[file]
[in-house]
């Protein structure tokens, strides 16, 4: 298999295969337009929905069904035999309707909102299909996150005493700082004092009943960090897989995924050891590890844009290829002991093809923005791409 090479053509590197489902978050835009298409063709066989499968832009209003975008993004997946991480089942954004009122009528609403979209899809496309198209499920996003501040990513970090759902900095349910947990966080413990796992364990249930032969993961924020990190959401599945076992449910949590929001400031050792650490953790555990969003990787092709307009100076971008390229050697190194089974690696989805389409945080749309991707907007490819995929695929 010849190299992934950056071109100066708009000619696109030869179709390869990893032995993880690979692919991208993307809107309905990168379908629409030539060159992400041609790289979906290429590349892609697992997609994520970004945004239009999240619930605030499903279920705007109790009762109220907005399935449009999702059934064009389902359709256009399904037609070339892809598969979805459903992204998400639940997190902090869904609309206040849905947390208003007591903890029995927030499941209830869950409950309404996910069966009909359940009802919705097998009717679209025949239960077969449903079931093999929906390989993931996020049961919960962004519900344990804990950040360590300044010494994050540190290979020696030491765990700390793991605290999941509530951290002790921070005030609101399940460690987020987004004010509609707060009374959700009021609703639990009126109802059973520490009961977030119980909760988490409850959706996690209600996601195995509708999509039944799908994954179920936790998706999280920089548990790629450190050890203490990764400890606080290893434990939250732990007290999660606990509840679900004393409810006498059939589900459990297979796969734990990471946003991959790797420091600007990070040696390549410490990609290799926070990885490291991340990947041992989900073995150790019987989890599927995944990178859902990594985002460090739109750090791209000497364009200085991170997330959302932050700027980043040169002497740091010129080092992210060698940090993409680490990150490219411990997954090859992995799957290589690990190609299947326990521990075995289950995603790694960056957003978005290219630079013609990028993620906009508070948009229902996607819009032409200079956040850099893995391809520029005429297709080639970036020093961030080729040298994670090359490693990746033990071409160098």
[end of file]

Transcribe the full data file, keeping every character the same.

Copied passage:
[in-house]
């Protein structure tokens, strides 16, 4: 298999295969337009929905069904035999309707909102299909996150005493700082004092009943960090897989995924050891590890844009290829002991093809923005791409 090479053509590197489902978050835009298409063709066989499968832009209003975008993004997946991480089942954004009122009528609403979209899809496309198209499920996003501040990513970090759902900095349910947990966080413990796992364990249930032969993961924020990190959401599945076992449910949590929001400031050792650490953790555990969003990787092709307009100076971008390229050697190194089974690696989805389409945080749309991707907007490819995929695929 010849190299992934950056071109100066708009000619696109030869179709390869990893032995993880690979692919991208993307809107309905990168379908629409030539060159992400041609790289979906290429590349892609697992997609994520970004945004239009999240619930605030499903279920705007109790009762109220907005399935449009999702059934064009389902359709256009399904037609070339892809598969979805459903992204998400639940997190902090869904609309206040849905947390208003007591903890029995927030499941209830869950409950309404996910069966009909359940009802919705097998009717679209025949239960077969449903079931093999929906390989993931996020049961919960962004519900344990804990950040360590300044010494994050540190290979020696030491765990700390793991605290999941509530951290002790921070005030609101399940460690987020987004004010509609707060009374959700009021609703639990009126109802059973520490009961977030119980909760988490409850959706996690209600996601195995509708999509039944799908994954179920936790998706999280920089548990790629450190050890203490990764400890606080290893434990939250732990007290999660606990509840679900004393409810006498059939589900459990297979796969734990990471946003991959790797420091600007990070040696390549410490990609290799926070990885490291991340990947041992989900073995150790019987989890599927995944990178859902990594985002460090739109750090791209000497364009200085991170997330959302932050700027980043040169002497740091010129080092992210060698940090993409680490990150490219411990997954090859992995799957290589690990190609299947326990521990075995289950995603790694960056957003978005290219630079013609990028993620906009508070948009229902996607819009032409200079956040850099893995391809520029005429297709080639970036020093961030080729040298994670090359490693990746033990071409160098």